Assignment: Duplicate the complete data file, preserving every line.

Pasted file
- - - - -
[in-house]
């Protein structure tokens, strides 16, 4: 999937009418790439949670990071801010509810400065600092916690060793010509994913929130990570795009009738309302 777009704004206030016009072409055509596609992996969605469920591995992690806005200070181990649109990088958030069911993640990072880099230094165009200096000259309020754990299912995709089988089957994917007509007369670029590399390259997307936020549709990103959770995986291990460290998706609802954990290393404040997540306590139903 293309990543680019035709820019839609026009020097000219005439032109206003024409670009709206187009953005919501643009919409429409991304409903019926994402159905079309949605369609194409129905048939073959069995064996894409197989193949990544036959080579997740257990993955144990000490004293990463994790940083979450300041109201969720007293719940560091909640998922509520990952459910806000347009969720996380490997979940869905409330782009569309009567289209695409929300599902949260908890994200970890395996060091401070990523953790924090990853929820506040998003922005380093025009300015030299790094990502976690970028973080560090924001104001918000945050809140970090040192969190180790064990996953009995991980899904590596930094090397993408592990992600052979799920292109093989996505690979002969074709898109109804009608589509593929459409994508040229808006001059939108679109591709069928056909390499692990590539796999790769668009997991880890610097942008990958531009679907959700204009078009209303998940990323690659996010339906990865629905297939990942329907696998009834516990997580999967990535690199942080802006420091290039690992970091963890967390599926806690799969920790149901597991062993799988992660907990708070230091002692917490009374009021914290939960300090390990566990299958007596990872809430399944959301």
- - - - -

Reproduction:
[in-house]
């Protein structure tokens, strides 16, 4: 999937009418790439949670990071801010509810400065600092916690060793010509994913929130990570795009009738309302 777009704004206030016009072409055509596609992996969605469920591995992690806005200070181990649109990088958030069911993640990072880099230094165009200096000259309020754990299912995709089988089957994917007509007369670029590399390259997307936020549709990103959770995986291990460290998706609802954990290393404040997540306590139903 293309990543680019035709820019839609026009020097000219005439032109206003024409670009709206187009953005919501643009919409429409991304409903019926994402159905079309949605369609194409129905048939073959069995064996894409197989193949990544036959080579997740257990993955144990000490004293990463994790940083979450300041109201969720007293719940560091909640998922509520990952459910806000347009969720996380490997979940869905409330782009569309009567289209695409929300599902949260908890994200970890395996060091401070990523953790924090990853929820506040998003922005380093025009300015030299790094990502976690970028973080560090924001104001918000945050809140970090040192969190180790064990996953009995991980899904590596930094090397993408592990992600052979799920292109093989996505690979002969074709898109109804009608589509593929459409994508040229808006001059939108679109591709069928056909390499692990590539796999790769668009997991880890610097942008990958531009679907959700204009078009209303998940990323690659996010339906990865629905297939990942329907696998009834516990997580999967990535690199942080802006420091290039690992970091963890967390599926806690799969920790149901597991062993799988992660907990708070230091002692917490009374009021914290939960300090390990566990299958007596990872809430399944959301």